Mission: Ride smoother, stay fresher and make fewer mistakes
Set up your own downhill training pseudo-race with 1-2 race stages, preferably in terrain similar to your next goal race. If you’re doing two stages, alternate between stage 1 and 2, riding with a different pacing strategy for the first run down each one.
For the first time down stage 1, race as you normally would; note your time, FlowScore and all other braking metrics.
At stage 2, coast as much as possible. During the times you would normally be pedaling, you can look for faster lines, pump for more speed, and focus on your braking points. If there is a big pedal section, pedal at 90% effort to get through it and then focus on your flow as soon as you can. Aside from pedaling less, try to maintain race pace. Note your time, FlowScore and all other braking metrics.
Next, try these same stages again, only coast on stage 1 and pedal on stage 2. Compare your times, FlowScore and all other braking metrics.
Note the intensity you ride the liaisons, what you ate between runs and how well you recover. Keep these intensities and fueling in mind for your next race.
PACING TRAINING SESSION FOR XC RACERS:
Mission: Ride faster, use less energy and improve endurance
Head out to a local trail system with terrain similar to your next race and find a loop that takes 10-15 minutes to complete.
Get in a 15 minute warmup by riding easily for 5 minutes, and gradually raising the intensity every second minute, alternating between 1 minute going increasingly harder, and 1 minute easy. Finish the warmup with 5 minutes easy.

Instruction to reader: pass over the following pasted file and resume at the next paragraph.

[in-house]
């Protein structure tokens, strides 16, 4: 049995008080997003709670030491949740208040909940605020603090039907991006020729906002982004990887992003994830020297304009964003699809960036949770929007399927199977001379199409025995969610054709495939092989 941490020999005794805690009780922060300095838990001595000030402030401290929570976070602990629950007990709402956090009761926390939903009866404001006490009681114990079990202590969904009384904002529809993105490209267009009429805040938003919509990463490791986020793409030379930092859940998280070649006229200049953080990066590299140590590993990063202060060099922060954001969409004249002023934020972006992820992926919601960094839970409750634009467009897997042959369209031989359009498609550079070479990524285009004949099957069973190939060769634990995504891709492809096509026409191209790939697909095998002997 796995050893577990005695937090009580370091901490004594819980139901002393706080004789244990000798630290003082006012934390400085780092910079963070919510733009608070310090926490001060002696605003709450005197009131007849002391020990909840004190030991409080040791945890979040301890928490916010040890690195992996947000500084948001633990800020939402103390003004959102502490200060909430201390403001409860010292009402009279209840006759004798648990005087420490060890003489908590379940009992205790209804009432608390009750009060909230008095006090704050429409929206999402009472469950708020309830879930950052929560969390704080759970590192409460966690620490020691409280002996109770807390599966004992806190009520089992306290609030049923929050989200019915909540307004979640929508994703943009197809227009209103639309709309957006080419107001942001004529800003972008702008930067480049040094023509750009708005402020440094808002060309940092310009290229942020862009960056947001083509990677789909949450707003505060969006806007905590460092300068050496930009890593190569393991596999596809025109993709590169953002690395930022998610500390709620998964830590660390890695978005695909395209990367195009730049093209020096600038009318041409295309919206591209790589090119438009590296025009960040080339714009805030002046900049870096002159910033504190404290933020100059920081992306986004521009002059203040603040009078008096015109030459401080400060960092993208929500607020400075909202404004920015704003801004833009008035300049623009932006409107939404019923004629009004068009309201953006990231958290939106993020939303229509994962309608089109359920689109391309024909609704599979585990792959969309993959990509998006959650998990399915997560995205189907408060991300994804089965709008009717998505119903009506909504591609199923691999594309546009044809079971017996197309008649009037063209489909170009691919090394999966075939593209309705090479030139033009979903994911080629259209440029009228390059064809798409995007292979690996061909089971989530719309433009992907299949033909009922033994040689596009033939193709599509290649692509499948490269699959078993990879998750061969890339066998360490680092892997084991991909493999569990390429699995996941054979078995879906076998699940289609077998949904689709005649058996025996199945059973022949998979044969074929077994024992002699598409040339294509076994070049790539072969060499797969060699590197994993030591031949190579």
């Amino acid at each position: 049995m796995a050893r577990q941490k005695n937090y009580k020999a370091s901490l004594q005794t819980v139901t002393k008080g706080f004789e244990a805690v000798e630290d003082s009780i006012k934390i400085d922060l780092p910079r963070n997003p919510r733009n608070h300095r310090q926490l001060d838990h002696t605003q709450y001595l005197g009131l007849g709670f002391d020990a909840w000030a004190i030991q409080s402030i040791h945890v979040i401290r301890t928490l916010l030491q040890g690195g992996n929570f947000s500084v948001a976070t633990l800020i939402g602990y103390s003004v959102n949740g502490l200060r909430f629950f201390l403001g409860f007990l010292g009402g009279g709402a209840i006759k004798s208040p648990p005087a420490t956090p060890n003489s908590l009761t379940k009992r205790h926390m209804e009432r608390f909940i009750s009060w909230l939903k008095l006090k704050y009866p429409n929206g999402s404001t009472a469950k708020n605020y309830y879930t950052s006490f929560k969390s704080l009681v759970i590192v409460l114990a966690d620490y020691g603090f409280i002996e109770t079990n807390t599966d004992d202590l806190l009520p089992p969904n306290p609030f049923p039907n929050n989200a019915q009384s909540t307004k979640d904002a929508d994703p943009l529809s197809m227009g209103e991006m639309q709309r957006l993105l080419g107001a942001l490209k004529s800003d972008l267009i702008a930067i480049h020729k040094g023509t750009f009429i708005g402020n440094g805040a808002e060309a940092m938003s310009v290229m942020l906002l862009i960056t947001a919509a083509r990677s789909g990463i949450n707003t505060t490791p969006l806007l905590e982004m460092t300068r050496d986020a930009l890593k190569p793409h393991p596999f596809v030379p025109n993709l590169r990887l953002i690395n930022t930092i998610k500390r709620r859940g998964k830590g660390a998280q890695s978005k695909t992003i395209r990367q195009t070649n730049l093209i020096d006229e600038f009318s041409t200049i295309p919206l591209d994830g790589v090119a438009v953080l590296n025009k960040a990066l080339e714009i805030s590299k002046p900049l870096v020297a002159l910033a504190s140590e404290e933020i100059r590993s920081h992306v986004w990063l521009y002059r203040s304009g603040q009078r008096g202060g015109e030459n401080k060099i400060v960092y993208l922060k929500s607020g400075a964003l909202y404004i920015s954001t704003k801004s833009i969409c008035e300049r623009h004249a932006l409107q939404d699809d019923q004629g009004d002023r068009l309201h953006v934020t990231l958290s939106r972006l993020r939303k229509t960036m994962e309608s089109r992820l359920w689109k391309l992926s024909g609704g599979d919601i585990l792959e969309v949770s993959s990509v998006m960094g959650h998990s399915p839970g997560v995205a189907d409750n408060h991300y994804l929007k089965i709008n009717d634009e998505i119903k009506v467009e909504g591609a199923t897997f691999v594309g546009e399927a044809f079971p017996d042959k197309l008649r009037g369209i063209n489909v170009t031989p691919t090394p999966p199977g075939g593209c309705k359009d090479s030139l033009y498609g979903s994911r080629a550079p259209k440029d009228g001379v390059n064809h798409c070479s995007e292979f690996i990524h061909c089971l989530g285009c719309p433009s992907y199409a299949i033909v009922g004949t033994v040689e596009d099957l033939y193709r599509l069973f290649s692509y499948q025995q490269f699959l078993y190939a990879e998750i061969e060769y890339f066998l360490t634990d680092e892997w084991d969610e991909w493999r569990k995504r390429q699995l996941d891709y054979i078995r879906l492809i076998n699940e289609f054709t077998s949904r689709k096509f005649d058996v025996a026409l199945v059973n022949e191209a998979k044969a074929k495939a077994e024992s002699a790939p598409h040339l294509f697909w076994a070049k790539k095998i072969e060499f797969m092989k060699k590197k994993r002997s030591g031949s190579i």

Once ready, commence the practice race!
Ride this loop at race pace for one lap at 90% effort. Coast as much as possible on the descents without losing speed. Make sure you don’t push too hard on the climbs and instead stay at 90% effort.
Once finished, ride one loop very easy or rest for 10-15 minutes. Eat something you'd normally eat during a hard intervaal session to ensure you keep your engine topped up before the next effort.
When ready, complete 1 lap at 100% race pace.
Compare times, power output, FlowScore and all other braking metrics.
How was your pacing? We want to know!
Mastering the art of pacing is crucial for any MTBer, whether you're an Enduro, Downhill, or XC rider. Your human engine can only go so far before you’re gassed – pushing the limits without burning out can make all the difference on race day.
Other MTB Skills Training Rides
Here at BrakeAce we're on a mission to demystify your ride and helping you discover your full potential. Check out our web app to see for your self, or learn more about how you can ride smoother and faster on downhills here!